BCMB majors take foundational biology, chemistry, mathematics and physics courses to understand the physical, chemical and biological principles that govern the workings of biological systems and the experimental approaches we use to study these systems. Research opportunities are available in different departments and programs.
- Conduct research in Biology, Chemistry, Neuroscience and other departments
- Membership in the American Society for Biochemistry and Molecular Biology
- Attend regional and national meetings to present your research
- BCMB majors co-author peer-reviewed publications with faculty
What You'll Study
Molecular and biochemical principles and tools that help us understand biological systems
Undergraduate-focused faculty mentors
BCMB faculty research and teaching expertise span broad disciplinary levels of biology and chemistry, including bioorganic chemistry, biochemistry, virology, microbial/cell/organismal physiology, cell biology and neuroscience.
Undergraduate student-centered multidisciplinary training and research opportunities
McNair Scholars Program
The Ronald E. McNair Post-Baccalaureate Achievement Program (the McNair Scholars Program) prepares well-qualified undergraduate students for success in doctoral studies through involvement in research and other scholarly activities.
Dr. J. Wilfrid Hahn Scholarship
This scholarship award is given in memory of Dr. Hahn to eligible BCMB majors in excellent academic standing.
BCMB majors can pursue honors research with faculty mentors in Chemistry, Biology, or other programs, culminating in the preparation and presentation of a written thesis.
BCMB students can join faculty research laboratories and pursue projects and experimental work.
Research in the Maeder Lab centers on characterizing a key mechanism in gene expression, pre-messenger RNA splicing. Splicing precisely removes non-protein coding sequences from RNA prior to translation into proteins. The mechanism involves large-scale rearrangements of protein-RNA complexes, which must be regulated to ensure both splicing timing and accuracy. Our current work focuses on identifying the mechanisms by which several essential splicing proteins regulate spliceosome assembly and activation. We use a variety of biochemical, molecular biological, and genetics techniques to dissect the importance of protein-nucleic acid and protein-protein interactions in the spliceosome.
The Hunsicker-Wang lab explores the relationship between protein structure and function. Researchers study metalloproteins from a unique bacterium, Thermus thermophilus. These proteins have high stability and make them amenable for structural studies using X-ray crystallography. The proteins that are studied are involved directly or indirectly in the respiration process. The lab uses a combination of mutagenesis, chemical modification, and spectroscopic and structural tools to study these proteins.
In consultation with their academic advisors and the Study Abroad Office, BCMB majors can plan study abroad experiences as part of their degree program.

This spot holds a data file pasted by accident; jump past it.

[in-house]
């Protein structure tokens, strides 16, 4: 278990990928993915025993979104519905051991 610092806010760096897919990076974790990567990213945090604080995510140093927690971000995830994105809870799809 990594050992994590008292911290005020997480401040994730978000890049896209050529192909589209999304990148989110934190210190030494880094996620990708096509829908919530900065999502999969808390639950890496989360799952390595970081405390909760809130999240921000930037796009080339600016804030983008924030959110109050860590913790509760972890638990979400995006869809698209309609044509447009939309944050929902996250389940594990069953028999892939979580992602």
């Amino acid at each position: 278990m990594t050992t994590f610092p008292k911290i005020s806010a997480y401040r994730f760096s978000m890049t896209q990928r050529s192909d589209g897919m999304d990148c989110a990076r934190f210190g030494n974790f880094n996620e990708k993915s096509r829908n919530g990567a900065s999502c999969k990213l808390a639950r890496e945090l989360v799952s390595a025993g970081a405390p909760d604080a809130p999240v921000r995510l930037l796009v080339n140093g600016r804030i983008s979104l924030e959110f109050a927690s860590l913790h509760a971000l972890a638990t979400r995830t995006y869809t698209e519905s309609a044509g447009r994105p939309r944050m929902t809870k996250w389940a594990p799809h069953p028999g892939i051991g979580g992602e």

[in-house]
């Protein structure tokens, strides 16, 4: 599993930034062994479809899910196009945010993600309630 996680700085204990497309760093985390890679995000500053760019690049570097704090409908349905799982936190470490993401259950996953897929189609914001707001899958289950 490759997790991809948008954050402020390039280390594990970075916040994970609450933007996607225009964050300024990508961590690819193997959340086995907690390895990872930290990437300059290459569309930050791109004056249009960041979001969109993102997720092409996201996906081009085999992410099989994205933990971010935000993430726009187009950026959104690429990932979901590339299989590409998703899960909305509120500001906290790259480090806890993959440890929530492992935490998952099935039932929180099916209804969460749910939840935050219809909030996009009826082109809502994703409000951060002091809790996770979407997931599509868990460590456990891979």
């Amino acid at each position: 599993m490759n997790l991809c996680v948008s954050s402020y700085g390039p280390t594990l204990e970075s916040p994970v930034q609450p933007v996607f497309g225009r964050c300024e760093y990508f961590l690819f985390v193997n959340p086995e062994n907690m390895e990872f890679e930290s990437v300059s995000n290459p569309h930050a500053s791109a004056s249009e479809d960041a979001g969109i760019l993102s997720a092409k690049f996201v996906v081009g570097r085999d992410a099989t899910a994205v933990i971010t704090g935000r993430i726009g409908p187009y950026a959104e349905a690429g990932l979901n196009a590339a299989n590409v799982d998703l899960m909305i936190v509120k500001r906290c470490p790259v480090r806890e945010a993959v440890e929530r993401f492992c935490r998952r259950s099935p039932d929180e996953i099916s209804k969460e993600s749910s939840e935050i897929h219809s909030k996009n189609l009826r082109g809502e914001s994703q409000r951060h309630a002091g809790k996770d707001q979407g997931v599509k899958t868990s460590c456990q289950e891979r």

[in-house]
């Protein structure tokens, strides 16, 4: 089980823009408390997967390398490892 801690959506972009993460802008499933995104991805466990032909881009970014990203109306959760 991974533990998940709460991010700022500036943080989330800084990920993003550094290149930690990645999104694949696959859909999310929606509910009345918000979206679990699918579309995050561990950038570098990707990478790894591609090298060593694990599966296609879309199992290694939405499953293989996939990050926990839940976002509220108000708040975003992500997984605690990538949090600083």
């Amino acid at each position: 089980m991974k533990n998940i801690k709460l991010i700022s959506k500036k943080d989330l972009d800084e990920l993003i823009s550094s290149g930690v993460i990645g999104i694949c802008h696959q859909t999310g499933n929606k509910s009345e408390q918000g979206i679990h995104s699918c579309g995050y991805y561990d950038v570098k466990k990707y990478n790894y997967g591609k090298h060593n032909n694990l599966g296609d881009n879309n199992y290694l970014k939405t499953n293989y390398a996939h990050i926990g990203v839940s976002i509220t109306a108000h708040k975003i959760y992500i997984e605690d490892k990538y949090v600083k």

Center for the Sciences and Innovation
Multidisciplinary undergraduate-centered research opportunities exist in Trinity’s Center for the Sciences and Innovation. The facility features 280,000 square feet of cutting-edge lab and classroom spaces, where students can develop and work on projects, and learn techniques and instrumentation use.
Students can become members of the American Society for Biochemistry and Molecular Biology (ASBMB). ASBMB members can apply for travel awards to present their research at national conferences.
Outstanding BCMB Student
This award recognizes a single graduating BCMB major for academic and research excellence in the BCMB program.
Mach Research Fellowship
Endowed by Steven Mach (Trinity University Class of 1992), the Mach Fellowships provide funding to rising seniors in STEM programs to support senior year research projects.
BCMB students can explore their disciplinary interests through attendance at seminar events hosted by Biology, Chemistry, Physics and other departments.
When You Graduate
Prepared to find solutions
Whether they continue their education or enter the professional world, graduates are well-versed in the disciplines of chemistry and biology and are equipped to approach problems and offer solutions at the intersections of chemistry and life sciences.
BCMB majors pursue graduate work in biochemical and life sciences. Many graduates attend medical school or postbaccalaureate study in other allied health professions, or enter careers in biotechnology, biomedical sciences, pharmaceutical sales, industry and teaching.
Graduate Schools or Programs:
- Cal Tech
- Duke University
- Harvard University
- Johns Hopkins University
- Northwestern University
- Scripps Research Institute
- University of California Berkeley
- University of Chicago
- University of Illinois
- University of Minnesota
- Biomedical sciences
Notable Companies who have Hired Trinity Graduates:
- Dow Chemical Company